• Next steps: We are awaiting the NEB’s announcement about the launch of a Gazoduq review process. These steps ordinarily take place before the company has completed its final environmental impact statement.

2. Gazoduq provincial assessment:

  • The project will be assessed by the Ministère de l’Environnement et de la Lutte contre les changements climatiques (MELCC), which indicated that it would proceed in accordance with the Environment Quality Act.
  • Gazoduq Inc. filed a project notice with the MELCC in November 2018.
  • The MELCC published its Directive pour la réalisation d’une étude d’impact sur l’environnement [Guideline on conducting an environmental impact statement] for the pipeline project on December 6, 2018.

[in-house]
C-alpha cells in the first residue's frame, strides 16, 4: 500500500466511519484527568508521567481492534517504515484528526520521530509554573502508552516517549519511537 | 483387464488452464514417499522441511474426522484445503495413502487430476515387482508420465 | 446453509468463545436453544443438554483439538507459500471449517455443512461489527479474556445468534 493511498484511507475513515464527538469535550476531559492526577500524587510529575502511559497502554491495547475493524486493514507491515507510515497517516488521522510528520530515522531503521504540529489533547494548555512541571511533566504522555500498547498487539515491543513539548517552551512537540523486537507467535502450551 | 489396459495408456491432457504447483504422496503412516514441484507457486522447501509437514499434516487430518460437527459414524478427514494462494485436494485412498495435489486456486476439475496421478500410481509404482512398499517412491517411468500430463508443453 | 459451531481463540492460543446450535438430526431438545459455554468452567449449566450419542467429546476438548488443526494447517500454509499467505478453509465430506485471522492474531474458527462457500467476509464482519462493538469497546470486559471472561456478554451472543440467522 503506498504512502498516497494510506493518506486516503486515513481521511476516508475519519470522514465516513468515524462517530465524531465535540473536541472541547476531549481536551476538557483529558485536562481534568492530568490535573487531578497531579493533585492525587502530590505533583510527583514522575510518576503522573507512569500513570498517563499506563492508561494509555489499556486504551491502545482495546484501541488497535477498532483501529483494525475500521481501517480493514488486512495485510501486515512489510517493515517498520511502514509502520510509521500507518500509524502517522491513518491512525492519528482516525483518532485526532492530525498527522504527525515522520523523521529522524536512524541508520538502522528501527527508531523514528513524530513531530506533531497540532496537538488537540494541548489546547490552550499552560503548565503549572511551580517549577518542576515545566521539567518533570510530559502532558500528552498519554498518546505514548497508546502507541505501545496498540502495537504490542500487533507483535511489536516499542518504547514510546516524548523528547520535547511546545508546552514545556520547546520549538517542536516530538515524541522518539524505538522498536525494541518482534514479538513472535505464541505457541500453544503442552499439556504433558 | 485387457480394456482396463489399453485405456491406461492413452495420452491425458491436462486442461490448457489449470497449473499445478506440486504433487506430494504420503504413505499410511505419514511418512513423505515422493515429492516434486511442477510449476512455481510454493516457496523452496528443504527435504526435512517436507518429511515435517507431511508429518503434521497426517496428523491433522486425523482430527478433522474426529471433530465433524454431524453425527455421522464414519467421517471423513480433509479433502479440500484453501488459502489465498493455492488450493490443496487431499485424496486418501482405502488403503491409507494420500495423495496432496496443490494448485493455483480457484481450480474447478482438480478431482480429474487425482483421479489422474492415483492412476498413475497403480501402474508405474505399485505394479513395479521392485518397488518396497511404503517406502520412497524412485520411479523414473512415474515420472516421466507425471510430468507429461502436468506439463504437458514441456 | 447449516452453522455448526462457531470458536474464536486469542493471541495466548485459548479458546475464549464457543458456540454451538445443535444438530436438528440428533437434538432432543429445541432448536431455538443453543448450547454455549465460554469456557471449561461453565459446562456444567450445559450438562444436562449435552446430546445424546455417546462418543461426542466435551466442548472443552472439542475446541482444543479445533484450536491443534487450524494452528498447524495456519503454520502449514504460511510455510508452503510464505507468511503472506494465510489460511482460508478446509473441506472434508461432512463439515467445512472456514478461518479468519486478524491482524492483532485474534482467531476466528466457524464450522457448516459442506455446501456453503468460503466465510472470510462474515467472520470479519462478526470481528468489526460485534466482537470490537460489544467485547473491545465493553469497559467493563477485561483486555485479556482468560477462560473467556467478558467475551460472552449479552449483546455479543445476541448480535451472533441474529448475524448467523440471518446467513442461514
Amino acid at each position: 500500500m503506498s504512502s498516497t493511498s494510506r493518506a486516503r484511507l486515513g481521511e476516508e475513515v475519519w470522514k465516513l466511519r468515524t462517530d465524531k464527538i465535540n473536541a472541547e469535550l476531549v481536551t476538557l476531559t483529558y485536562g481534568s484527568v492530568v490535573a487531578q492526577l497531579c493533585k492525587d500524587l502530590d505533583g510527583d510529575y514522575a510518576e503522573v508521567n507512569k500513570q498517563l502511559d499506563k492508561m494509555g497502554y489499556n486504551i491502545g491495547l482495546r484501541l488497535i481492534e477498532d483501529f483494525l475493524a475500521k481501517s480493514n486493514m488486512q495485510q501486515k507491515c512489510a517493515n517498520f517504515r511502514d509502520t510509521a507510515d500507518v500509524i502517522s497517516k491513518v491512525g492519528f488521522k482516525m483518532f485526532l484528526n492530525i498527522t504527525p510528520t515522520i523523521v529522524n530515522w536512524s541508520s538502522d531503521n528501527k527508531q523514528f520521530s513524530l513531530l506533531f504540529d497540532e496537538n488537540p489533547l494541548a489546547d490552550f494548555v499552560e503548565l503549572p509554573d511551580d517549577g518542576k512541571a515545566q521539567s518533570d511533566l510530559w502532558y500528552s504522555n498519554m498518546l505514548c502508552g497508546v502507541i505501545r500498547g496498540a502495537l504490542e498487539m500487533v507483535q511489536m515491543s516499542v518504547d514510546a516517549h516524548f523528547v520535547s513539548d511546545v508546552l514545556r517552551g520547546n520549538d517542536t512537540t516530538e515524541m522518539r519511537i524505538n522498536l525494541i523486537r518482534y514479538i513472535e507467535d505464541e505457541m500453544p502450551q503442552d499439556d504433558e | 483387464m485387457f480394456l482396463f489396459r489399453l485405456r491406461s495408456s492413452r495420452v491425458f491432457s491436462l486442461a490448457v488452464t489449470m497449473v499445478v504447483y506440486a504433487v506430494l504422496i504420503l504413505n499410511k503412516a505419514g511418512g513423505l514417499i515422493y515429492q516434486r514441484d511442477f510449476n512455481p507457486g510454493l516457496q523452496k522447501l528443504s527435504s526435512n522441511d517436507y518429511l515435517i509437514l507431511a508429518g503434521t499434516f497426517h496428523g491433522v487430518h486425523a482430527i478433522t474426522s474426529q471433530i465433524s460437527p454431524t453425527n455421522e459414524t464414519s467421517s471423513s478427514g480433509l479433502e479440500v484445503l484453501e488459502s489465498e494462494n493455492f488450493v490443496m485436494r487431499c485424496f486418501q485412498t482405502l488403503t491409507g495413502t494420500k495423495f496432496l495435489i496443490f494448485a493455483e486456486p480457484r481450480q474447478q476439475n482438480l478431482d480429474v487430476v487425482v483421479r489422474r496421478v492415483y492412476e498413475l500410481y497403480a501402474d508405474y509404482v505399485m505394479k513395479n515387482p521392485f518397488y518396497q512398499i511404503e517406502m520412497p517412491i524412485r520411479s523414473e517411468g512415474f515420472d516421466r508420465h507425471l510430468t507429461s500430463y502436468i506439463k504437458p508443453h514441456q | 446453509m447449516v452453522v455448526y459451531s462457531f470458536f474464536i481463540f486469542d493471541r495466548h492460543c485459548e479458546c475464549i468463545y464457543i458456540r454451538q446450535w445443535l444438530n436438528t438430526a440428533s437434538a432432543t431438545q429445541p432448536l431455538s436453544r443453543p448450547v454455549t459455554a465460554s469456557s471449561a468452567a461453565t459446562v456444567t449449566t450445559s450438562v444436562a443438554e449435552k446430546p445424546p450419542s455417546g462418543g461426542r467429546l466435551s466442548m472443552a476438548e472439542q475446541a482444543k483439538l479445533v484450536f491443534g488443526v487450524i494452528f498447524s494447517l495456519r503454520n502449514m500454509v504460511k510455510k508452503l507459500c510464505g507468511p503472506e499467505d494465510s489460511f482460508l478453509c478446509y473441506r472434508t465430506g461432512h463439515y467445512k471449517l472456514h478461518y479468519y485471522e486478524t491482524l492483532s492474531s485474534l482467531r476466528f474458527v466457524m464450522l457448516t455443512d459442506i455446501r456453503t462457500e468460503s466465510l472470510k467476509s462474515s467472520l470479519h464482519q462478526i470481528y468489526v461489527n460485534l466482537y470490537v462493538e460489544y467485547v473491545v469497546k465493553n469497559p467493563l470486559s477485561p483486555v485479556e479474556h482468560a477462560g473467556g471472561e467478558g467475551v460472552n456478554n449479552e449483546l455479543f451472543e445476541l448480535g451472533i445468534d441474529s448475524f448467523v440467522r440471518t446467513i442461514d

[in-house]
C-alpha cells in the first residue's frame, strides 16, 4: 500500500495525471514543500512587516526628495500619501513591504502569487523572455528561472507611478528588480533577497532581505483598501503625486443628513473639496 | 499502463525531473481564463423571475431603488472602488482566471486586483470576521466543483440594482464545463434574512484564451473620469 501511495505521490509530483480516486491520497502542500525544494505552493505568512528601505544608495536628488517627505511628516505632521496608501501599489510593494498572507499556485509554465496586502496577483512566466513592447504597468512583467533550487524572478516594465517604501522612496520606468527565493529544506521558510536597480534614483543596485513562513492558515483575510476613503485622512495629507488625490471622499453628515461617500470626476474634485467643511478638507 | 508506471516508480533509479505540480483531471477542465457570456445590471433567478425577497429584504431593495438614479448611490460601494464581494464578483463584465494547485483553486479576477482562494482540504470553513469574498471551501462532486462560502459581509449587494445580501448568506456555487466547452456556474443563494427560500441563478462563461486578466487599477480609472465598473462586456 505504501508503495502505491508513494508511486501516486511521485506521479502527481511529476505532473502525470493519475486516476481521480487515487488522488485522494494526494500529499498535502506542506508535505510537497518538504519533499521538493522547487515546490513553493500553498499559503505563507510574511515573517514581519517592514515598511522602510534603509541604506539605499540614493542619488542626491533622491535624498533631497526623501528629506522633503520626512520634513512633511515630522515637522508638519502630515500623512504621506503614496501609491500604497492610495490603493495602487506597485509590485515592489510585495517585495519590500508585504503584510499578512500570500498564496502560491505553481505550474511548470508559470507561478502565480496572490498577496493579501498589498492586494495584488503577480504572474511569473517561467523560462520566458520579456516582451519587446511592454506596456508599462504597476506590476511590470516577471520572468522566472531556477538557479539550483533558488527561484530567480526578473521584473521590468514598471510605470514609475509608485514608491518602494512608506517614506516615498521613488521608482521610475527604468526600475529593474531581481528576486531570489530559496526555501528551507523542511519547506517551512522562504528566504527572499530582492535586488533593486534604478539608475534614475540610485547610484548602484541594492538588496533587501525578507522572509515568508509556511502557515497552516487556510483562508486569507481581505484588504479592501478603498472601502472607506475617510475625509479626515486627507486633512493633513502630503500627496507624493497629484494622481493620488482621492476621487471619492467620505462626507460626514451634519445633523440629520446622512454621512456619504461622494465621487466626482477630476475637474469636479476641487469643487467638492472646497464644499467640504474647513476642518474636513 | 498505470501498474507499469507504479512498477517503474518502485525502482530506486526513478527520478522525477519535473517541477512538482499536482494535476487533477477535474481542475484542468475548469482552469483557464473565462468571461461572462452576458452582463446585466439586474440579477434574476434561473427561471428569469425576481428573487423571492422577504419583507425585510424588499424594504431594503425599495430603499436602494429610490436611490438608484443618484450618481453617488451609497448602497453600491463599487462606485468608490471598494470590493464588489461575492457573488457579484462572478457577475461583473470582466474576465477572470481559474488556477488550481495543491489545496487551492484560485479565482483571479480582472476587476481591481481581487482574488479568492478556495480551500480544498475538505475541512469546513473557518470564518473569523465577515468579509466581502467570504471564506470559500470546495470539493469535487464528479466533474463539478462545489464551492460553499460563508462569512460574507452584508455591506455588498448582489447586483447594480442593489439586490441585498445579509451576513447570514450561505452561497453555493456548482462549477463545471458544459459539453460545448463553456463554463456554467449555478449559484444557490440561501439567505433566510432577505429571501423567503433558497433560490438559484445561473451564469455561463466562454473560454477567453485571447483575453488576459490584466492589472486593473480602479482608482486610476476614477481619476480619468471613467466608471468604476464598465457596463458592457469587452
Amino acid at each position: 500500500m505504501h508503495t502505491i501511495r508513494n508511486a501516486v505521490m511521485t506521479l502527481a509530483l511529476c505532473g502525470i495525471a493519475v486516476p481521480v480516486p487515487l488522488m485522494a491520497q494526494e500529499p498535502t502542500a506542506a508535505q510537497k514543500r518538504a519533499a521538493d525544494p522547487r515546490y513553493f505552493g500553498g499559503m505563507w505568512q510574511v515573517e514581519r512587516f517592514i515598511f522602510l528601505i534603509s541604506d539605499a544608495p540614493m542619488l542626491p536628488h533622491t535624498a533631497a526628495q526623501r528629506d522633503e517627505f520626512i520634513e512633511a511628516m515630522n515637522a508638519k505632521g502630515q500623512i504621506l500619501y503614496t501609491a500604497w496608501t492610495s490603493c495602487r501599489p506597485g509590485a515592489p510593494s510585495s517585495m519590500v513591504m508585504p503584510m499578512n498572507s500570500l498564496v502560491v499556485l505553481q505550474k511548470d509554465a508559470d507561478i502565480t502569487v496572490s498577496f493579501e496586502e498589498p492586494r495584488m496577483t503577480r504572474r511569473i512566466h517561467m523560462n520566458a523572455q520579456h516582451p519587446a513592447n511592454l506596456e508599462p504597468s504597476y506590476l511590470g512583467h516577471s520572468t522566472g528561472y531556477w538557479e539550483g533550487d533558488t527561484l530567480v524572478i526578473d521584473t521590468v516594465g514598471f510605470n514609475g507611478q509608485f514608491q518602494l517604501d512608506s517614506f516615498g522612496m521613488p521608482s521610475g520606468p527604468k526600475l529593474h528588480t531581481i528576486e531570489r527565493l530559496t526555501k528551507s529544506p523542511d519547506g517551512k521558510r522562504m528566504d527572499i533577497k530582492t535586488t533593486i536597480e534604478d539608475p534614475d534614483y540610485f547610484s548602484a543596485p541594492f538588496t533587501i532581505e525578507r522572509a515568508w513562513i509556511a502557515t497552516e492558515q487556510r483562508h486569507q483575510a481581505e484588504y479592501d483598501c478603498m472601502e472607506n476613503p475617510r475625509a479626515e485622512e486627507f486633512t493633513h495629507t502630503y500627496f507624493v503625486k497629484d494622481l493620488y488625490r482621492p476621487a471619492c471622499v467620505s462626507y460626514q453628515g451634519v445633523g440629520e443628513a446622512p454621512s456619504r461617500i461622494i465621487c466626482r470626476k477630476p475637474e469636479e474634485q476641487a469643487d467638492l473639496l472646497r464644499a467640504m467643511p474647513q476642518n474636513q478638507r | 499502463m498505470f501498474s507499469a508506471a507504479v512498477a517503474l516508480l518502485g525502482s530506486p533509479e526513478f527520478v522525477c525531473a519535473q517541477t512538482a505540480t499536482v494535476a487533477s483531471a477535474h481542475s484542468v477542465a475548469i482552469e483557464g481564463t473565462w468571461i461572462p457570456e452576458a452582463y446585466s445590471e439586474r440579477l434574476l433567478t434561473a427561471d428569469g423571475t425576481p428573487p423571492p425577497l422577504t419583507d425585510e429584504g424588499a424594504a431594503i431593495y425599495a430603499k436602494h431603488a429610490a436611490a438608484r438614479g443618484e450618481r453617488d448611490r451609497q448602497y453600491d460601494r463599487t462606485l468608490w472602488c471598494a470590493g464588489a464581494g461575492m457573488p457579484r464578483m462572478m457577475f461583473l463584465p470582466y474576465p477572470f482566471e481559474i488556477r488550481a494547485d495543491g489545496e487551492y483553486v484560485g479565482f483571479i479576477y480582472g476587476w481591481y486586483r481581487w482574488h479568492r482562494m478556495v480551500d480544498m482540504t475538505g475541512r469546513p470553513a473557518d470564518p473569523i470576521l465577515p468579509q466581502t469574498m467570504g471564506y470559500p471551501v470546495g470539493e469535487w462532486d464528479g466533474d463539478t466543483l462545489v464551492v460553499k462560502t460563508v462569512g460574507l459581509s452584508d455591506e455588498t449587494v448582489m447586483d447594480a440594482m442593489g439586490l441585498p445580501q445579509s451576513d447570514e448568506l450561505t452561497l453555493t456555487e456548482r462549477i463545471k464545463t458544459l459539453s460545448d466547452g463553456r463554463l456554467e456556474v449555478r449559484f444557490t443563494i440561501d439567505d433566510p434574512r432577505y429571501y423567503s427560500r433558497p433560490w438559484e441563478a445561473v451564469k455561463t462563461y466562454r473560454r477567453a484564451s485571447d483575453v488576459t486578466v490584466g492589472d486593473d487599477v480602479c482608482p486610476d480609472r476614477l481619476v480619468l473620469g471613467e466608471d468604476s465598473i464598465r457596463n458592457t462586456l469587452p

• The MELCC carried out online consultations on the questions that the impact statement should broach. Équiterre took part in these consultations, which ended on January 18, 2019. In all, 355 individuals and 40 organizations provided their comments.
  • The MELCC published a summary of the results of the public consultations on February 7, 2019. Les observations sur les enjeux que l’étude d’impact devrait aborder. [Observations on the issues that the impact statement should address]
  • Next steps: We expect the government to determine which issues raised by the public consultations warrant a mandatory response by the proponent in its impact analysis. Gazoduq Inc. will then produce its complete environmental impact statement.

3. Federal assessment of Énergie Saguenay